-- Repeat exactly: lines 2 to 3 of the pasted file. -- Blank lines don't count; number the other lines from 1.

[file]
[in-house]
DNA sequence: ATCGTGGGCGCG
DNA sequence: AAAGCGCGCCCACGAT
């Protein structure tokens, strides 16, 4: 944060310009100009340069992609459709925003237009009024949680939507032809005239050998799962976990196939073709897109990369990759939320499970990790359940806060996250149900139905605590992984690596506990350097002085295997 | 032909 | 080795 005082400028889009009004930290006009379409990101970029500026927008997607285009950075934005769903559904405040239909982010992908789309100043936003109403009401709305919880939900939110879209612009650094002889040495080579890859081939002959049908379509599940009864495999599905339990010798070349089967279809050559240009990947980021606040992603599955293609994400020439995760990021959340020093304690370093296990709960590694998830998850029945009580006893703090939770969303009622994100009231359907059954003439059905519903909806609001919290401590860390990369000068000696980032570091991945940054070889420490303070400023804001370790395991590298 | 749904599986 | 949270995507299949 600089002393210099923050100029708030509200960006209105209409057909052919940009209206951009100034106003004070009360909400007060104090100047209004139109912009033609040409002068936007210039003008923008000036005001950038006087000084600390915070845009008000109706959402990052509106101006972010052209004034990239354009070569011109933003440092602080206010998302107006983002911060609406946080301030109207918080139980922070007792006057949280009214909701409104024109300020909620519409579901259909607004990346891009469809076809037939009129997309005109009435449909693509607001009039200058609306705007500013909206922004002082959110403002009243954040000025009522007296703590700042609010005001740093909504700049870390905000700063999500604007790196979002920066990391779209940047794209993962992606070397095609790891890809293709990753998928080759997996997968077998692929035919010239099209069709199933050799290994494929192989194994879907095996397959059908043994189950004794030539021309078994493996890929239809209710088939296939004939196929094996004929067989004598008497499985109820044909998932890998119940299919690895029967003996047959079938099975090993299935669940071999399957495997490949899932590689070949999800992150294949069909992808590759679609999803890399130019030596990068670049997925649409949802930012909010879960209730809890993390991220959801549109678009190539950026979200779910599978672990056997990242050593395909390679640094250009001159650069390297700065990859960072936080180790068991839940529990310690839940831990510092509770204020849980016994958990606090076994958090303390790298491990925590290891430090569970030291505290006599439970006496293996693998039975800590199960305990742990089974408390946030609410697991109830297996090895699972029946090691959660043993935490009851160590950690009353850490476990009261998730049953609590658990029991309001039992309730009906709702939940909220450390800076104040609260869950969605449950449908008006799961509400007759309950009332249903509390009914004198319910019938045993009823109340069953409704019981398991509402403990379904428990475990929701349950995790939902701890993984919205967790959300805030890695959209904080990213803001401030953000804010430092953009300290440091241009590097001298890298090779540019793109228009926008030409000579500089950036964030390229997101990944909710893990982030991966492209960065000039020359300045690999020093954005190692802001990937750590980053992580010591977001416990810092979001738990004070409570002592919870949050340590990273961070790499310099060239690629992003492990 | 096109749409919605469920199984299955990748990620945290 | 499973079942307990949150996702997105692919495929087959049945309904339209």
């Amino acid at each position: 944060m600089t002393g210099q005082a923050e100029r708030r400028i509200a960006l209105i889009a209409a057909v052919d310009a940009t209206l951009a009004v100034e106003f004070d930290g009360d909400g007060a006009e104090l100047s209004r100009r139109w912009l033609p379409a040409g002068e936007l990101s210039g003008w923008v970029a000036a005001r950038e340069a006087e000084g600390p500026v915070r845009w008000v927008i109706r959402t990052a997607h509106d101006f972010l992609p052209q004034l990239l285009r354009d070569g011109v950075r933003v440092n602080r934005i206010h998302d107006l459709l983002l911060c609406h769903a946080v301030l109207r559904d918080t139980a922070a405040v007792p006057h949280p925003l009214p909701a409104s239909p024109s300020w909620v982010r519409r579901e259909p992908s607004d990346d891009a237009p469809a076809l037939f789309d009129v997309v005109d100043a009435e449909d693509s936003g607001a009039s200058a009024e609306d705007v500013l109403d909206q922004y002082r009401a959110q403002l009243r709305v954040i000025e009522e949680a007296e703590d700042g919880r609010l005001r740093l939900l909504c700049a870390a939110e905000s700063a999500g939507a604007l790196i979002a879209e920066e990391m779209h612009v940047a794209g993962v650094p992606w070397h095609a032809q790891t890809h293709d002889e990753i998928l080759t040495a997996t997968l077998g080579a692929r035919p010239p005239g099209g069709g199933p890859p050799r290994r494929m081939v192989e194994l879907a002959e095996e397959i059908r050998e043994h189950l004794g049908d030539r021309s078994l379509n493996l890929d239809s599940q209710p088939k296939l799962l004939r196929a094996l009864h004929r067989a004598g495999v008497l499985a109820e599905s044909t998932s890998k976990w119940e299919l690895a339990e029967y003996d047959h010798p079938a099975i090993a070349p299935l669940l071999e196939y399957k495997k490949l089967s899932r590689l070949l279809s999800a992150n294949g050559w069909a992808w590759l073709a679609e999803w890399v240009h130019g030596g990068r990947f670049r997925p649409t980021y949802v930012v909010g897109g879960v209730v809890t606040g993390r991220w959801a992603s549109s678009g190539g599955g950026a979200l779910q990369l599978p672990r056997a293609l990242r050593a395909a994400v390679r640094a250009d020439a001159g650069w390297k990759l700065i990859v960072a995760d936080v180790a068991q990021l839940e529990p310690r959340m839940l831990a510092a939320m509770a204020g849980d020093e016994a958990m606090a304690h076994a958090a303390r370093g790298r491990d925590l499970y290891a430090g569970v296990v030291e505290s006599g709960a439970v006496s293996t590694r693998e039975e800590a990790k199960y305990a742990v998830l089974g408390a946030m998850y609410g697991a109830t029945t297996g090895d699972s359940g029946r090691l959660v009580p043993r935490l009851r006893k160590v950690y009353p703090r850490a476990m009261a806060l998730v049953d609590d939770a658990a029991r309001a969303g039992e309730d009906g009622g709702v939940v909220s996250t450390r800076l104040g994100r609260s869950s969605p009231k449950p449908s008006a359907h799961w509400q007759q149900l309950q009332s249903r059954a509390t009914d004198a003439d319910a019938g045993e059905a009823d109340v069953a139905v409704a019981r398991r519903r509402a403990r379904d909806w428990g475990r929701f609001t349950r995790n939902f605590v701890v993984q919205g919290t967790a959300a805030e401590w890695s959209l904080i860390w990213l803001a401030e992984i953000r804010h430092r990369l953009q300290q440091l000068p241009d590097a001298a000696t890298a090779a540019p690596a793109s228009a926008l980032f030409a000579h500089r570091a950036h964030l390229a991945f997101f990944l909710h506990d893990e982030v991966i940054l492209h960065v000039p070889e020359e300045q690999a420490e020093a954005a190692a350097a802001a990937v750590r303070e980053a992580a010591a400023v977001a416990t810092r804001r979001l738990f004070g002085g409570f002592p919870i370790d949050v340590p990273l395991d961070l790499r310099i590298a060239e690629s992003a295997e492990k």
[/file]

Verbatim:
DNA sequence: ATCGTGGGCGCG
DNA sequence: AAAGCGCGCCCACGAT